Points of Controversy
2.8. Of the World as only a Cinderheap
Theravādin: You affirm this; but is there not such a thing as pleasurable feeling, bodily pleasure, mental pleasure, celestial happiness, human happiness, the pleasures of gain, of being honoured, of riding-and-driving, of resting, the pleasures of ruling, of administrating, of domestic-and-secular life, of the religious life, pleasures involved in the defilements and pleasures that are not, the happiness of Nibbāna, both while stuff of life remains and when none remains, worldly and spiritual pleasures, happiness with zest and without zest, jhāna-happiness, the bliss of liberty, pleasures of sense-desire, and the happiness of renunciation, the bliss of solitude, of peace, of enlightenment? Of course. How then can you maintain your general affirmation?
“All is on fire, O bhikkhus! How is everything on fire? The eye is on fire; visible objects, visual consciousness, visual contact and the pleasure, the pain, the neutral feeling therefrom—all is on fire. On fire wherewithal? I tell you, on fire with the fires of passion, hate, and ignorance; with the fires of birth, decay, and death; with the fires of sorrow, lamentation, suffering, grief, and despair. All the field of sense, all the field of mind, all the feeling therefrom is on fire with those fires.”
Surely then all conditioned things are mere cinderheaps absolutely.
“There are these five pleasures of sense, bhikkhus—namely, visible objects seen through the eye as desirable, pleasing, delightful, lovely, adapted to sense-desire, seductive; audible objects, odorous, sapid, tangible objects, desirable, pleasing, delightful, lovely, opposite to sense-desire, seductive” …
“A gain is yours, O bhikkhus! well have ye won, for ye have discerned the hour for living the religious life. Hells have I seen, bhikkhus, belonging to the six fields of contact. Hereof whatsoever object is seen by the eye is undesired only, not desired; whatsoever object is sensed by ear, smell, taste, touch, mind, is undesired only, not desired; is unpleasant only, not pleasant; is unlovely only, not lovely.”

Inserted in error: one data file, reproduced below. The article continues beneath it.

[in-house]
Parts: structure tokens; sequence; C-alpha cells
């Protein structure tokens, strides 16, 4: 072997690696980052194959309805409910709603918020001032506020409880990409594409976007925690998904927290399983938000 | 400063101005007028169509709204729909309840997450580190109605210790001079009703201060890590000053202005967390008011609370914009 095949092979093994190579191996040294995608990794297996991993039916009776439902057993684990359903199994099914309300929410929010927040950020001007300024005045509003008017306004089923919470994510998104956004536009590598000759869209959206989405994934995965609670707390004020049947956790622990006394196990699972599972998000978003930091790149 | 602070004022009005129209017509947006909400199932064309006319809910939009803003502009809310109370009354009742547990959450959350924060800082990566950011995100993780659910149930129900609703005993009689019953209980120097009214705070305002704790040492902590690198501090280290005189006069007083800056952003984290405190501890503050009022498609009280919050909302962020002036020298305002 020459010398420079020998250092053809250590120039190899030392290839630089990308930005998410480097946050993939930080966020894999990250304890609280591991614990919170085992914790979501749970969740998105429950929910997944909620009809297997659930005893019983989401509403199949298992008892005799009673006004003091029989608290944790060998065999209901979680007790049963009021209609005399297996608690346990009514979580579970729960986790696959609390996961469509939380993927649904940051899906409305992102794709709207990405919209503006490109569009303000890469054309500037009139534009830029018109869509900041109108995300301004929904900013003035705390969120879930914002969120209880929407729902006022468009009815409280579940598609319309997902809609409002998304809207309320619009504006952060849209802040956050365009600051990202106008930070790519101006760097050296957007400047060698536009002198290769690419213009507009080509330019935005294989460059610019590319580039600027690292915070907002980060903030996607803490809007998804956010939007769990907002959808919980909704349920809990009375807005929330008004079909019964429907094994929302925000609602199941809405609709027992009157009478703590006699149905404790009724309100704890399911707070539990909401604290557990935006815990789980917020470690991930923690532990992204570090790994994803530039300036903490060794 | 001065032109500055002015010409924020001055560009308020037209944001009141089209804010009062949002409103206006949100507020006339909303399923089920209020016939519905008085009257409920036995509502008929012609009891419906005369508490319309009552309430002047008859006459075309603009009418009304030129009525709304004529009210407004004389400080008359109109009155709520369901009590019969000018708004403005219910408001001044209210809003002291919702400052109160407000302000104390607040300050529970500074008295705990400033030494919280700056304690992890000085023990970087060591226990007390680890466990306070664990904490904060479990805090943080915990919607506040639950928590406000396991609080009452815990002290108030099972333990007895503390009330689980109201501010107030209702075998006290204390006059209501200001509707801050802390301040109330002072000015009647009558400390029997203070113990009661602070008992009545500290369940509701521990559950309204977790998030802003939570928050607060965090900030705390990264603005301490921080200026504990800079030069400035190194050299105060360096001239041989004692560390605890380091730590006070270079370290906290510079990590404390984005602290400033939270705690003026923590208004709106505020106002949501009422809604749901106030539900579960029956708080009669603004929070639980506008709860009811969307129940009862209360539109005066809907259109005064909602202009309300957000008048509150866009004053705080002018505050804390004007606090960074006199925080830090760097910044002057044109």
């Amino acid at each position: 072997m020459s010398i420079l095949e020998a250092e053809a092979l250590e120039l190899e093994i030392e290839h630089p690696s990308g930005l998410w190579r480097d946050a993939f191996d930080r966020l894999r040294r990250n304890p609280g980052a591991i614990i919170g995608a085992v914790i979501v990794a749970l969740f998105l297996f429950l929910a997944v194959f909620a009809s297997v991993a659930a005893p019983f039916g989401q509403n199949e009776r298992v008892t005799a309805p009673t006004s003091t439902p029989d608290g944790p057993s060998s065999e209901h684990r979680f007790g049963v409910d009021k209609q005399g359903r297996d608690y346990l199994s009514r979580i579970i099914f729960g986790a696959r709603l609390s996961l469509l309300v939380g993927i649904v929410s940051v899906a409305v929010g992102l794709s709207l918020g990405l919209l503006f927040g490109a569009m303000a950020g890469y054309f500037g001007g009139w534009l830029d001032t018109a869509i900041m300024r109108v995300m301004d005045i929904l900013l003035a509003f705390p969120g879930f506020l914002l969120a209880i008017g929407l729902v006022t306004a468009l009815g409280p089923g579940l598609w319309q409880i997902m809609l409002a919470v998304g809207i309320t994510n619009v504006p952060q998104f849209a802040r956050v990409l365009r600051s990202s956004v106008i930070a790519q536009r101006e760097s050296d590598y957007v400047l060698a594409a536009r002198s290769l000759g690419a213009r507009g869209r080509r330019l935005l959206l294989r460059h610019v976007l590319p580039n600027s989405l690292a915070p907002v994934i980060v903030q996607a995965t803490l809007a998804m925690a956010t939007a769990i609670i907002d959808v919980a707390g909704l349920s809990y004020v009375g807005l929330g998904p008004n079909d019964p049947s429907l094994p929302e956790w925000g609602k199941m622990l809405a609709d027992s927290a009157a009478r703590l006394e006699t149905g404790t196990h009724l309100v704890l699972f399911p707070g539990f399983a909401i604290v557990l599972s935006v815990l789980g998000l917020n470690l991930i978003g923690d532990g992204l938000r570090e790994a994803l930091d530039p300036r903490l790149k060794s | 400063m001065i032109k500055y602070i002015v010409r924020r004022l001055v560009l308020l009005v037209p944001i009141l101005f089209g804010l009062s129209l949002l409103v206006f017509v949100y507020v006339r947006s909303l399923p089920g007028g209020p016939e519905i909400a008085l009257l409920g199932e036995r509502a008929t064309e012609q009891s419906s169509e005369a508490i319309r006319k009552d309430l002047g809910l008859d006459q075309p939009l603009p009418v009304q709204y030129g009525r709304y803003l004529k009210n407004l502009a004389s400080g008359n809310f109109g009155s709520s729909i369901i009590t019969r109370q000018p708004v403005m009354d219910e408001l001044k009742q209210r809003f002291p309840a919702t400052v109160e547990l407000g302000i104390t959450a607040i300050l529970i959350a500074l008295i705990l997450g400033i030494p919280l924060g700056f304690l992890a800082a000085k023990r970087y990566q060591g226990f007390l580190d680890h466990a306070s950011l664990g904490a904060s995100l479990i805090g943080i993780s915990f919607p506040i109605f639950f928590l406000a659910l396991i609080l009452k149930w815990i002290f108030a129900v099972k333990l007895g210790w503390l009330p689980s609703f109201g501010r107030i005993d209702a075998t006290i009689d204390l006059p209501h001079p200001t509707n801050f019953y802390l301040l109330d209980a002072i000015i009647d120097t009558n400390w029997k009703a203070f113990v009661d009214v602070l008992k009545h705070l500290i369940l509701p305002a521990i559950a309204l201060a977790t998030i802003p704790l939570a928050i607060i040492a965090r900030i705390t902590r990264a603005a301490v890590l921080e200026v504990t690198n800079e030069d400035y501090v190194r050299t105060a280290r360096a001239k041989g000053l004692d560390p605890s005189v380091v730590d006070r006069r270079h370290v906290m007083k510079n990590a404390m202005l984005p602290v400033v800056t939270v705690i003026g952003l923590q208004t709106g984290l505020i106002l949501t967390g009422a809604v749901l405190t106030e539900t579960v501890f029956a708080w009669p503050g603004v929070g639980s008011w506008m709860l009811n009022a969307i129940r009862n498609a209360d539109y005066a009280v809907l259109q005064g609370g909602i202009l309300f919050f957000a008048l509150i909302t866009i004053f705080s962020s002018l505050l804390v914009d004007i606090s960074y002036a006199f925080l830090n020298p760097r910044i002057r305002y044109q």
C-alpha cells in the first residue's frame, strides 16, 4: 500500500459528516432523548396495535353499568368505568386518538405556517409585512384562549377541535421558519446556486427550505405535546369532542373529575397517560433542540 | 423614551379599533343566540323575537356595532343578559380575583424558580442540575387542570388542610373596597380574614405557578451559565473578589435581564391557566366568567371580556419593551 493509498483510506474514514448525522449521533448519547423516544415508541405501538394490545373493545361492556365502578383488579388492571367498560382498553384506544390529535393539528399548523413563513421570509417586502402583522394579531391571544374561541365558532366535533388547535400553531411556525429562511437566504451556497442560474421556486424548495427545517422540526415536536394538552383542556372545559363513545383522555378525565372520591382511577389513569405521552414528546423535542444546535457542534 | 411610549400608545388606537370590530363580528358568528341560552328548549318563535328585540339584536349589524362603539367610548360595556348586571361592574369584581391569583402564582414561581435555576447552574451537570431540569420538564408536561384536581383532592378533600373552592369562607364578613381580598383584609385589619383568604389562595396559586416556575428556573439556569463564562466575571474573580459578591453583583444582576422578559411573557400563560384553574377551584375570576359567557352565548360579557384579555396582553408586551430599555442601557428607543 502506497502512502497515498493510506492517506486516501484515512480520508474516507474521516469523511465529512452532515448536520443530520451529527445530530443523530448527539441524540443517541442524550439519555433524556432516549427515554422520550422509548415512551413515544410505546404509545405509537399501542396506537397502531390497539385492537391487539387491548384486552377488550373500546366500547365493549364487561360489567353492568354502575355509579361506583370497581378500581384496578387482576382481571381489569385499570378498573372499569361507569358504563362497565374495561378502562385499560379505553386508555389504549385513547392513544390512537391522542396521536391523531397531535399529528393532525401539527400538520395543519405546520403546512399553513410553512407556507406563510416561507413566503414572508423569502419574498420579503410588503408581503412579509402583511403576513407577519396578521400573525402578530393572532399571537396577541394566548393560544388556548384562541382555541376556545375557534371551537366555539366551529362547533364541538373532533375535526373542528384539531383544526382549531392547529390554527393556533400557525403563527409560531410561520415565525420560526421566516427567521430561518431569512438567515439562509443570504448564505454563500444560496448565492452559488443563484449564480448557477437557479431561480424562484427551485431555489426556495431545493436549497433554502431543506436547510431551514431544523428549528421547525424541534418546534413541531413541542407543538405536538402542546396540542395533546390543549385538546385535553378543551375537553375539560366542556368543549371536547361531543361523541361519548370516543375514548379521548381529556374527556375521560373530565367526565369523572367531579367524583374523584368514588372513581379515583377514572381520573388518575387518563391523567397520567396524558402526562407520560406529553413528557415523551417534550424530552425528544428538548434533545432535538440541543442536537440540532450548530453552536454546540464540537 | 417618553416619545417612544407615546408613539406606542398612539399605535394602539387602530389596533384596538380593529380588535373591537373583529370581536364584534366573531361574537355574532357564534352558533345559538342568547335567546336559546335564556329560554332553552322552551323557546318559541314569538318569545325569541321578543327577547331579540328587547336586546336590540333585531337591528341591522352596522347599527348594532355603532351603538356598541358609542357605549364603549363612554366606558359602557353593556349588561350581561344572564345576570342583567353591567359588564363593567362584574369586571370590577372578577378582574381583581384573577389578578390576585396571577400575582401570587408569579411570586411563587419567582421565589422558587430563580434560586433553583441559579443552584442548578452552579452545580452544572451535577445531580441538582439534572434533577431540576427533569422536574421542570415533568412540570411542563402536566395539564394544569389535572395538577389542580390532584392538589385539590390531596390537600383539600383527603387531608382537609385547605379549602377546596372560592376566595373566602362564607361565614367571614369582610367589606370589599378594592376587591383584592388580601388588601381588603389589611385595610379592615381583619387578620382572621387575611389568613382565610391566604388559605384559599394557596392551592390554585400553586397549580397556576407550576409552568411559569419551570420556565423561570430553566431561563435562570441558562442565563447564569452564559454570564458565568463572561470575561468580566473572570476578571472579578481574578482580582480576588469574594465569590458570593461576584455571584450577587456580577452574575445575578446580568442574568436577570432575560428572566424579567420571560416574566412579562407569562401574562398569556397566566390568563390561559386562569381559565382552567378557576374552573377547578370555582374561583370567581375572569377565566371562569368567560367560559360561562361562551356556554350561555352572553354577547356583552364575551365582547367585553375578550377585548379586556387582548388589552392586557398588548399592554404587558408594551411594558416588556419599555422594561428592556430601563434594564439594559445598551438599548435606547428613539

“A gain is yours, bhikkhus! well have ye won, for ye have discerned the hour for living the religious life. Heavens have I seen, bhikkhus, belonging to the six fields of contact. Hereof whatsoever object is seen by the eye, or otherwise sensed, is desired only, not undesired; is pleasing only, not unpleasing; is lovely only, not unlovely.”
“The impermanent involves Suffering; all conditioned things are impermanent.”
Theravādin: But take giving: does that bring forth fruit that is undesired, unpleasant, disagreeable, adulterated? Does it bear, and result in, sorrow? Or take virtue, the keeping of feastdays, religious training, and religious life: do they bring forth such fruit, etc.? Do they not rather have the opposite result? How then can you affirm your general proposition?
“Happy his solitude who, glad at heart,
Hath learnt the Dhamma and doth the vision see!
Happy is that benignity towards
The world which on no creature worketh harm.
Happy the freedom from all lust, the ascent
Past and beyond the needs of sense-desires.
He who doth crush the great “I am” conceit:
This, even this, is happiness supreme.
This happiness by happiness is won,
Unending happiness is this alone.
The Threefold Wisdom hath he made his own.
This, even this, is happiness supreme.”
You admit the Suttanta says this? How then can you maintain your proposition?